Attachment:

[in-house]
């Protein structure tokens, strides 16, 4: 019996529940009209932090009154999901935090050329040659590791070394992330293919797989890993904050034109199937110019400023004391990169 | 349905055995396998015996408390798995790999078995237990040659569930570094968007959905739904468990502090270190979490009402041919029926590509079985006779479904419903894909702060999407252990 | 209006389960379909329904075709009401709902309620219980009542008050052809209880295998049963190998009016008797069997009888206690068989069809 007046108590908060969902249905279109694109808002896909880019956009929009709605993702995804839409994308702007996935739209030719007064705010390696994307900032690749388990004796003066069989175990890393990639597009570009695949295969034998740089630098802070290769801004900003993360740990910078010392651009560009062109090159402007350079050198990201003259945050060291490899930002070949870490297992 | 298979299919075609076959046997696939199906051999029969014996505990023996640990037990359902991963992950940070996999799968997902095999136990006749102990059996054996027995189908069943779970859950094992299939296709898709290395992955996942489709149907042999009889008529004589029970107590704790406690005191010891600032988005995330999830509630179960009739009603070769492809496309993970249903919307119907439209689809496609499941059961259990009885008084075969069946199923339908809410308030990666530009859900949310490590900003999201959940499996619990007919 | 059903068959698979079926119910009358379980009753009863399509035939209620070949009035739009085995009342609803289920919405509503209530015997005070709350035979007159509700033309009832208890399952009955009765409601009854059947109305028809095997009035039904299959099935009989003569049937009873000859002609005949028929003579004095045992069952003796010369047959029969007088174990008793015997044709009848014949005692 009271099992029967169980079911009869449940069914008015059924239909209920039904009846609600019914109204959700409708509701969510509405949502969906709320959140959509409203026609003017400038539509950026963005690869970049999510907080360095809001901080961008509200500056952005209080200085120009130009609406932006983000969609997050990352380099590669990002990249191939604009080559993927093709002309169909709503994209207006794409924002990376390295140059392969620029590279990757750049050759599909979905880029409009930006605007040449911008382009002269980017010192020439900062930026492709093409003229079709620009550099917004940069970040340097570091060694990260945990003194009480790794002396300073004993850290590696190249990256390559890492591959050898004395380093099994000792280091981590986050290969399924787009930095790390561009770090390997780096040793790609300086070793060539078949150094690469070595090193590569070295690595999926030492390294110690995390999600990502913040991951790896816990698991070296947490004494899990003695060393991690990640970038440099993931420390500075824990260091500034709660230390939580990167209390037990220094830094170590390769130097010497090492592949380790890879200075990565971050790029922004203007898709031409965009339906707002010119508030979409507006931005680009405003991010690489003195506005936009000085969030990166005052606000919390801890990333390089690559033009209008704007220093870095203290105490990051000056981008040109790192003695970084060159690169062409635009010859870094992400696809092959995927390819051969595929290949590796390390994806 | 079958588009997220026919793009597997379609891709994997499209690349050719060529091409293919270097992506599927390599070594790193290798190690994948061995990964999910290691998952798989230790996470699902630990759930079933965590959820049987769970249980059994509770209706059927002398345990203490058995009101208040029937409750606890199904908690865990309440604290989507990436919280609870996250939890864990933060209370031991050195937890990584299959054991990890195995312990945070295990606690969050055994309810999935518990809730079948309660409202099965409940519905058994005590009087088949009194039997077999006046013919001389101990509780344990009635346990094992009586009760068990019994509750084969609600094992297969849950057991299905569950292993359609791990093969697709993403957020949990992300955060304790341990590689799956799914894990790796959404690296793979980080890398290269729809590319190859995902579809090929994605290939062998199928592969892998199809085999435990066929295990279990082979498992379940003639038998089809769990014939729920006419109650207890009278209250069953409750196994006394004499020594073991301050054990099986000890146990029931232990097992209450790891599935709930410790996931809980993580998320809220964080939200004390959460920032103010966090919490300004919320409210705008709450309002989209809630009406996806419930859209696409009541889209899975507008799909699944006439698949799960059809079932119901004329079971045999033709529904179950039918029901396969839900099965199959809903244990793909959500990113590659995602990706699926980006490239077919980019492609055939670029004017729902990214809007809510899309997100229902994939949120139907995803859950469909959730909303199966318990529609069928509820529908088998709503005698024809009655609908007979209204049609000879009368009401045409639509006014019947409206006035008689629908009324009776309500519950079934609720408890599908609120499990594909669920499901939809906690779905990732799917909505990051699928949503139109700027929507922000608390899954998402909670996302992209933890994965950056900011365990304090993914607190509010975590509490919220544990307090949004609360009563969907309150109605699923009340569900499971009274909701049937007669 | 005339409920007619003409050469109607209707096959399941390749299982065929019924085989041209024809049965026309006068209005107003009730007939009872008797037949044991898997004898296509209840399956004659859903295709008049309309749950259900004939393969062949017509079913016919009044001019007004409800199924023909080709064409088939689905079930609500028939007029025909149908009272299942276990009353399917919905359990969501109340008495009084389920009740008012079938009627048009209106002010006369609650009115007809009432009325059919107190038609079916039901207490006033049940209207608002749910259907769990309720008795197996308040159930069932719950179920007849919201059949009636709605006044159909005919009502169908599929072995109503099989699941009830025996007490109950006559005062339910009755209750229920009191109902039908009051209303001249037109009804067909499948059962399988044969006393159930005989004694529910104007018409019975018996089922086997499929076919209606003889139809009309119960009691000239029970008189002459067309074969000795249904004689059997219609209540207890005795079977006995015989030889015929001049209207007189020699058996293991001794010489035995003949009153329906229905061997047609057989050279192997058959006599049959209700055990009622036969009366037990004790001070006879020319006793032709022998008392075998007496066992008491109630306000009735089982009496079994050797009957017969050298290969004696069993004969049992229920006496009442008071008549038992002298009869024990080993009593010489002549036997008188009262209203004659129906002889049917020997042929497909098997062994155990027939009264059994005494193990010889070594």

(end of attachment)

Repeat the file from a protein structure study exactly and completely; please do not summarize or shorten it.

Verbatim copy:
[in-house]
């Protein structure tokens, strides 16, 4: 019996529940009209932090009154999901935090050329040659590791070394992330293919797989890993904050034109199937110019400023004391990169 | 349905055995396998015996408390798995790999078995237990040659569930570094968007959905739904468990502090270190979490009402041919029926590509079985006779479904419903894909702060999407252990 | 209006389960379909329904075709009401709902309620219980009542008050052809209880295998049963190998009016008797069997009888206690068989069809 007046108590908060969902249905279109694109808002896909880019956009929009709605993702995804839409994308702007996935739209030719007064705010390696994307900032690749388990004796003066069989175990890393990639597009570009695949295969034998740089630098802070290769801004900003993360740990910078010392651009560009062109090159402007350079050198990201003259945050060291490899930002070949870490297992 | 298979299919075609076959046997696939199906051999029969014996505990023996640990037990359902991963992950940070996999799968997902095999136990006749102990059996054996027995189908069943779970859950094992299939296709898709290395992955996942489709149907042999009889008529004589029970107590704790406690005191010891600032988005995330999830509630179960009739009603070769492809496309993970249903919307119907439209689809496609499941059961259990009885008084075969069946199923339908809410308030990666530009859900949310490590900003999201959940499996619990007919 | 059903068959698979079926119910009358379980009753009863399509035939209620070949009035739009085995009342609803289920919405509503209530015997005070709350035979007159509700033309009832208890399952009955009765409601009854059947109305028809095997009035039904299959099935009989003569049937009873000859002609005949028929003579004095045992069952003796010369047959029969007088174990008793015997044709009848014949005692 009271099992029967169980079911009869449940069914008015059924239909209920039904009846609600019914109204959700409708509701969510509405949502969906709320959140959509409203026609003017400038539509950026963005690869970049999510907080360095809001901080961008509200500056952005209080200085120009130009609406932006983000969609997050990352380099590669990002990249191939604009080559993927093709002309169909709503994209207006794409924002990376390295140059392969620029590279990757750049050759599909979905880029409009930006605007040449911008382009002269980017010192020439900062930026492709093409003229079709620009550099917004940069970040340097570091060694990260945990003194009480790794002396300073004993850290590696190249990256390559890492591959050898004395380093099994000792280091981590986050290969399924787009930095790390561009770090390997780096040793790609300086070793060539078949150094690469070595090193590569070295690595999926030492390294110690995390999600990502913040991951790896816990698991070296947490004494899990003695060393991690990640970038440099993931420390500075824990260091500034709660230390939580990167209390037990220094830094170590390769130097010497090492592949380790890879200075990565971050790029922004203007898709031409965009339906707002010119508030979409507006931005680009405003991010690489003195506005936009000085969030990166005052606000919390801890990333390089690559033009209008704007220093870095203290105490990051000056981008040109790192003695970084060159690169062409635009010859870094992400696809092959995927390819051969595929290949590796390390994806 | 079958588009997220026919793009597997379609891709994997499209690349050719060529091409293919270097992506599927390599070594790193290798190690994948061995990964999910290691998952798989230790996470699902630990759930079933965590959820049987769970249980059994509770209706059927002398345990203490058995009101208040029937409750606890199904908690865990309440604290989507990436919280609870996250939890864990933060209370031991050195937890990584299959054991990890195995312990945070295990606690969050055994309810999935518990809730079948309660409202099965409940519905058994005590009087088949009194039997077999006046013919001389101990509780344990009635346990094992009586009760068990019994509750084969609600094992297969849950057991299905569950292993359609791990093969697709993403957020949990992300955060304790341990590689799956799914894990790796959404690296793979980080890398290269729809590319190859995902579809090929994605290939062998199928592969892998199809085999435990066929295990279990082979498992379940003639038998089809769990014939729920006419109650207890009278209250069953409750196994006394004499020594073991301050054990099986000890146990029931232990097992209450790891599935709930410790996931809980993580998320809220964080939200004390959460920032103010966090919490300004919320409210705008709450309002989209809630009406996806419930859209696409009541889209899975507008799909699944006439698949799960059809079932119901004329079971045999033709529904179950039918029901396969839900099965199959809903244990793909959500990113590659995602990706699926980006490239077919980019492609055939670029004017729902990214809007809510899309997100229902994939949120139907995803859950469909959730909303199966318990529609069928509820529908088998709503005698024809009655609908007979209204049609000879009368009401045409639509006014019947409206006035008689629908009324009776309500519950079934609720408890599908609120499990594909669920499901939809906690779905990732799917909505990051699928949503139109700027929507922000608390899954998402909670996302992209933890994965950056900011365990304090993914607190509010975590509490919220544990307090949004609360009563969907309150109605699923009340569900499971009274909701049937007669 | 005339409920007619003409050469109607209707096959399941390749299982065929019924085989041209024809049965026309006068209005107003009730007939009872008797037949044991898997004898296509209840399956004659859903295709008049309309749950259900004939393969062949017509079913016919009044001019007004409800199924023909080709064409088939689905079930609500028939007029025909149908009272299942276990009353399917919905359990969501109340008495009084389920009740008012079938009627048009209106002010006369609650009115007809009432009325059919107190038609079916039901207490006033049940209207608002749910259907769990309720008795197996308040159930069932719950179920007849919201059949009636709605006044159909005919009502169908599929072995109503099989699941009830025996007490109950006559005062339910009755209750229920009191109902039908009051209303001249037109009804067909499948059962399988044969006393159930005989004694529910104007018409019975018996089922086997499929076919209606003889139809009309119960009691000239029970008189002459067309074969000795249904004689059997219609209540207890005795079977006995015989030889015929001049209207007189020699058996293991001794010489035995003949009153329906229905061997047609057989050279192997058959006599049959209700055990009622036969009366037990004790001070006879020319006793032709022998008392075998007496066992008491109630306000009735089982009496079994050797009957017969050298290969004696069993004969049992229920006496009442008071008549038992002298009869024990080993009593010489002549036997008188009262209203004659129906002889049917020997042929497909098997062994155990027939009264059994005494193990010889070594």